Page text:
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Hide (A Detective D.D. Warren Novel) Mass Market Paperback – May 20, 2008
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This month's Book With Buzz: "Stranger in the House" by Shari Lapena
In this neighborhood, danger lies close to home. A thriller packed full of secrets and a twisty story that never stops - from the bestselling author of "The Couple Next Door." See more
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From Publishers Weekly
Reed will find lots of work in the audio whodunit world. She has a low, slightly gravelly voice that fits the genre well. She distinguishes characters without trying to be them and helps a wacky protagonist become a believable character. The gruesome story begins with the discovery of the bodies of six young girls who are bagged, tagged and shelved in an old underground chamber in the yard of an abandoned Boston insane asylum. Bobby Dodge (returning from Gardner's Alone) is called to the crime scene. Gardner offers up numerous plausible suspects, suspense and violence, and lots of requited and unrequited love. The book is longer than it needs to be, somewhat repetitive and has a hokey ending with a murderer who appears out of nowhere. But Hide is still an enjoyable thriller and a well-read listen.
Copyright © Reed Business Information, a division of Reed Elsevier Inc. All rights reserved. --This text refers to the Hardcover edition.
*Starred Review* Gardner fans look out: this one will take your breath away. Near the grounds of an abandoned mental hospital, a buried chamber is discovered. Inside are six bodies, one of which may be that of a girl who has been missing for two decades--the best friend of a woman, Annabelle, who has spent her childhood moving from city to city, from identity to identity, hiding from someone or something totally unknown to her. She's been safe for several years now, but a single act of bravery plunges her right back into a life of fear. This is a rich, complex tale that juggles a handful of mysteries at once. Who is the killer, and could it be someone connected with a notorious child murderer? Who or what was Annabelle's family running from? How did her father, a mathematician, know how to set up foolproof new identities? And why does an old sketch of a murder suspect look unsettlingly like Annabelle's father? Head and shoulders above anything else Gardner's written, this riveting novel represents the author at the height of her powers. David Pitt
Copyright © American Library Association. All rights reserved --This text refers to the Hardcover edition.
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Top customer reviews
The story starts out with a woman, Annabel, wondering if she'd taken the right things with her when she's asked to move as a child of seven. Her father, an MIT math professor tells his daughter that she can only take 2 things. From Boston, the family moves to Florida, where the father gives everyone a new name, and he gets a job driving a taxi. Little by little, Gardner lets the clues out, leading her readers down a path of suspense, without ever letting them guess 'who-done-it'. At least I can never figured it out.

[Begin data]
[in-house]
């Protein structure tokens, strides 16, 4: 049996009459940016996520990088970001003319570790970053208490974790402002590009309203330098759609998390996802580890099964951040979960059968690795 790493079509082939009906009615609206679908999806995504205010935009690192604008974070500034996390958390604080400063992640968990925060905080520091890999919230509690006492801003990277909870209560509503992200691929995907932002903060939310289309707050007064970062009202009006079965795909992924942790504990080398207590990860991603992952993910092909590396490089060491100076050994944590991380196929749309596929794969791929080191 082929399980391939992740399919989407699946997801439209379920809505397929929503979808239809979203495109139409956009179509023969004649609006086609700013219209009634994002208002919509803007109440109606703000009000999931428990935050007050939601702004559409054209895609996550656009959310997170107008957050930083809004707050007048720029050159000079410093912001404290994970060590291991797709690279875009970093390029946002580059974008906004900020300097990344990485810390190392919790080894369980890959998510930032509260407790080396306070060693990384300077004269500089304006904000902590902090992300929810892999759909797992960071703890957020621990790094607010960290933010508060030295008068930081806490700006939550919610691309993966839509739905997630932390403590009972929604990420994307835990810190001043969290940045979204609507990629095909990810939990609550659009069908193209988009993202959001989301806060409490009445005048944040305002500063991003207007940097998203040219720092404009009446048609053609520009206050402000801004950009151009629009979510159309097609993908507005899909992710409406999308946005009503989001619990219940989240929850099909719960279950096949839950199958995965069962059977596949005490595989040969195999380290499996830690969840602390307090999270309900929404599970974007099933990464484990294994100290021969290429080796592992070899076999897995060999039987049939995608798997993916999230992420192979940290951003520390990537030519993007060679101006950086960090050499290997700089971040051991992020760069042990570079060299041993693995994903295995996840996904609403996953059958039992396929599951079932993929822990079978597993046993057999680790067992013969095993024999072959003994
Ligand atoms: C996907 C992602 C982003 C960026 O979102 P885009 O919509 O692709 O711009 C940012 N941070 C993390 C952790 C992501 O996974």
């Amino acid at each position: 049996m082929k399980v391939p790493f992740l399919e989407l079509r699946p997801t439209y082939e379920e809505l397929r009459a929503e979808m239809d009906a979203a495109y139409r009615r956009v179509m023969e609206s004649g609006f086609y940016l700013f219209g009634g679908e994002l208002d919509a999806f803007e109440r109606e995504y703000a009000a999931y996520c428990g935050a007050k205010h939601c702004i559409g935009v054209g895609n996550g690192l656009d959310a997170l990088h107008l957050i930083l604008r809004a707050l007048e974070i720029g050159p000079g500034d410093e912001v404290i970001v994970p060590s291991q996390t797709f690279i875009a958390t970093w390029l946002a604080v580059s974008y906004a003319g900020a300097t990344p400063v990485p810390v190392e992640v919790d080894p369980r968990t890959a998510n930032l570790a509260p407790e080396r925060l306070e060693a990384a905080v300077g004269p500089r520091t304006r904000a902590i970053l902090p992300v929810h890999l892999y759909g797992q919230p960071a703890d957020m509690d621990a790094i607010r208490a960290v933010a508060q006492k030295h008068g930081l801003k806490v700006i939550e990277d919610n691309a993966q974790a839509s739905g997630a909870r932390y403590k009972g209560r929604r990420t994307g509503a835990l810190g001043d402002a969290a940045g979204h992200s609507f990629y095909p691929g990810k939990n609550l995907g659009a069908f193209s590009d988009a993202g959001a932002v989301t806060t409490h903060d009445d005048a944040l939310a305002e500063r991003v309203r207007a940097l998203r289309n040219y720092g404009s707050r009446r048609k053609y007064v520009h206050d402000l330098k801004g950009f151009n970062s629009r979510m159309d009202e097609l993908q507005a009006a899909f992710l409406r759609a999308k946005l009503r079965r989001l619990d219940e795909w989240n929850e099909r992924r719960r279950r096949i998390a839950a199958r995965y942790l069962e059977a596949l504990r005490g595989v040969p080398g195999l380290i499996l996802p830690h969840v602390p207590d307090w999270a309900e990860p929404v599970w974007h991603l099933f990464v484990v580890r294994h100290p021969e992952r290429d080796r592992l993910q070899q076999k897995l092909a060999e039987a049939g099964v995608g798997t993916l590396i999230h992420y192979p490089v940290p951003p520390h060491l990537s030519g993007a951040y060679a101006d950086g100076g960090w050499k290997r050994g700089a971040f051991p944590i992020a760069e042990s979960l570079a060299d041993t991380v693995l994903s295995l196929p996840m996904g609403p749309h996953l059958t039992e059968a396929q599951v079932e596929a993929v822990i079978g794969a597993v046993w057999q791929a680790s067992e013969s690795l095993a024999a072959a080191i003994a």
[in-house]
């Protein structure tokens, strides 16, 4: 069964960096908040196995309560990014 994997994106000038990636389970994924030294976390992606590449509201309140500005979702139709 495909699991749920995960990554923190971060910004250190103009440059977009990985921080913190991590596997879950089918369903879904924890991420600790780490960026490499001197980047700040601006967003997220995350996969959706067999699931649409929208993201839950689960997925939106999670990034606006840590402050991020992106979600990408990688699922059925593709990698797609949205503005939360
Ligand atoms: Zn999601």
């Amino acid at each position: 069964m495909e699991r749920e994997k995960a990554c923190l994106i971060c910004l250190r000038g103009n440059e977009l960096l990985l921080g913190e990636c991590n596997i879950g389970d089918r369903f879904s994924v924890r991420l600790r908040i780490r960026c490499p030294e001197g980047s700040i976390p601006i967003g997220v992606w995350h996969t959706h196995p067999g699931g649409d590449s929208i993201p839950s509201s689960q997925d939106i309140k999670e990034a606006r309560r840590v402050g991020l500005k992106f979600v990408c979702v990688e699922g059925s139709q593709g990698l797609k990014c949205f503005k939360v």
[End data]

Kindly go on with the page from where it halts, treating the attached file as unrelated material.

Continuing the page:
In this story, we have Bobby Dodge, and might I say this is one of Gardner's most intriguing characters. The kind of guy you wished would come to your door asking you to be a potential witness. I'd be making things up just to keep him around.
Then you have D.D. Warren, a woman all of us wish were could be. She smart, tough, capable, and great looking, and of course, she and Bobby had a thing years back. D.D. is called onto the case where an underground den with the bodies of six young girls mummified in plastic bags, are laid out on two shelves. One of the girls wears a silver locket that has the name Annabel on it. Imagine Annabel's surprise when she recognizes the locket as one she gave to her best friend just before the move to Florida?
Because this story involves the characters from Alone, Katherine Argon is involved. How Gardner meshes her two stories is amazing and totally unpredictable. It's like Gardner likes to paint herself in corners just so she can use her considerable gift as a writer, to pull the story back out.
I read this story in 2 days which is no record for me. If I pick up a Lisa Gardner novel, I'm doomed to a few sleepless nights until I can know what's happening to characters I love. And that's what makes Gardner so good at her job, that, and the way she gets all the police lingo and procedures down. I feel like I'm in the precinct with her whenever I read one of Gardner's novels.
Hide is masterful suspense, and Gardner has yet to disappoint me.
That said, it was a quick fun read at a great price. I did figure out immediately as he entered the picture who the UPS man was - Ms Garner is no Agatha Christie - but I would buy another of her novels just for an evening's diversion.
The twists and turns (the detective theories) and persons of interest in this particular case will keep the reader guessing up till the final end. . . Oh what an ending!
My hat is off to Lisa Gardner for a great novel! This series would be fun to read as part of a book club!